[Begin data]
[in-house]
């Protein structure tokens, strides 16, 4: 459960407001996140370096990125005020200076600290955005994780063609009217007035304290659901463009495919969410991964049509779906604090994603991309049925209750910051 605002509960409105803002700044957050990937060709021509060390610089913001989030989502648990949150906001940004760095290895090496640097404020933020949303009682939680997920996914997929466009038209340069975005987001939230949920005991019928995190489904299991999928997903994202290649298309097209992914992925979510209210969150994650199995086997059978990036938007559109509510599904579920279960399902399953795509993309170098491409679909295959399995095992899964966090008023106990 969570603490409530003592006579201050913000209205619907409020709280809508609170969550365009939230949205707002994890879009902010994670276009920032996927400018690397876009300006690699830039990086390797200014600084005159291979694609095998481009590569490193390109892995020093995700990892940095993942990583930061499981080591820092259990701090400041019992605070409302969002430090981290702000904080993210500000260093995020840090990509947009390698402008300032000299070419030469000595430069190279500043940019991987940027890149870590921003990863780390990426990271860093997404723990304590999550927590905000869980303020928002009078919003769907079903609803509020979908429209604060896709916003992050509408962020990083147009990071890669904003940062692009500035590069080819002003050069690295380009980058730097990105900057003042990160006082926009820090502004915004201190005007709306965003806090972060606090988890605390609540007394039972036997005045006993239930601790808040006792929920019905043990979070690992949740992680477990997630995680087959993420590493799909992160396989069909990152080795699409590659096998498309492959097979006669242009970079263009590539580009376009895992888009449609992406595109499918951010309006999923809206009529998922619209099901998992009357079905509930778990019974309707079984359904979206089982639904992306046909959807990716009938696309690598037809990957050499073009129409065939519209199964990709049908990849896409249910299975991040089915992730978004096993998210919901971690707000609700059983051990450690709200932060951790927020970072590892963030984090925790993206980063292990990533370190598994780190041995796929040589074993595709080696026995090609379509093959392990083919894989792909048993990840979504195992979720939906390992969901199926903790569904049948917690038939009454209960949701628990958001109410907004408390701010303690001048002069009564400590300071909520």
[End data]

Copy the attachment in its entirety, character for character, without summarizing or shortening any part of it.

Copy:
[in-house]
């Protein structure tokens, strides 16, 4: 459960407001996140370096990125005020200076600290955005994780063609009217007035304290659901463009495919969410991964049509779906604090994603991309049925209750910051 605002509960409105803002700044957050990937060709021509060390610089913001989030989502648990949150906001940004760095290895090496640097404020933020949303009682939680997920996914997929466009038209340069975005987001939230949920005991019928995190489904299991999928997903994202290649298309097209992914992925979510209210969150994650199995086997059978990036938007559109509510599904579920279960399902399953795509993309170098491409679909295959399995095992899964966090008023106990 969570603490409530003592006579201050913000209205619907409020709280809508609170969550365009939230949205707002994890879009902010994670276009920032996927400018690397876009300006690699830039990086390797200014600084005159291979694609095998481009590569490193390109892995020093995700990892940095993942990583930061499981080591820092259990701090400041019992605070409302969002430090981290702000904080993210500000260093995020840090990509947009390698402008300032000299070419030469000595430069190279500043940019991987940027890149870590921003990863780390990426990271860093997404723990304590999550927590905000869980303020928002009078919003769907079903609803509020979908429209604060896709916003992050509408962020990083147009990071890669904003940062692009500035590069080819002003050069690295380009980058730097990105900057003042990160006082926009820090502004915004201190005007709306965003806090972060606090988890605390609540007394039972036997005045006993239930601790808040006792929920019905043990979070690992949740992680477990997630995680087959993420590493799909992160396989069909990152080795699409590659096998498309492959097979006669242009970079263009590539580009376009895992888009449609992406595109499918951010309006999923809206009529998922619209099901998992009357079905509930778990019974309707079984359904979206089982639904992306046909959807990716009938696309690598037809990957050499073009129409065939519209199964990709049908990849896409249910299975991040089915992730978004096993998210919901971690707000609700059983051990450690709200932060951790927020970072590892963030984090925790993206980063292990990533370190598994780190041995796929040589074993595709080696026995090609379509093959392990083919894989792909048993990840979504195992979720939906390992969901199926903790569904049948917690038939009454209960949701628990958001109410907004408390701010303690001048002069009564400590300071909520």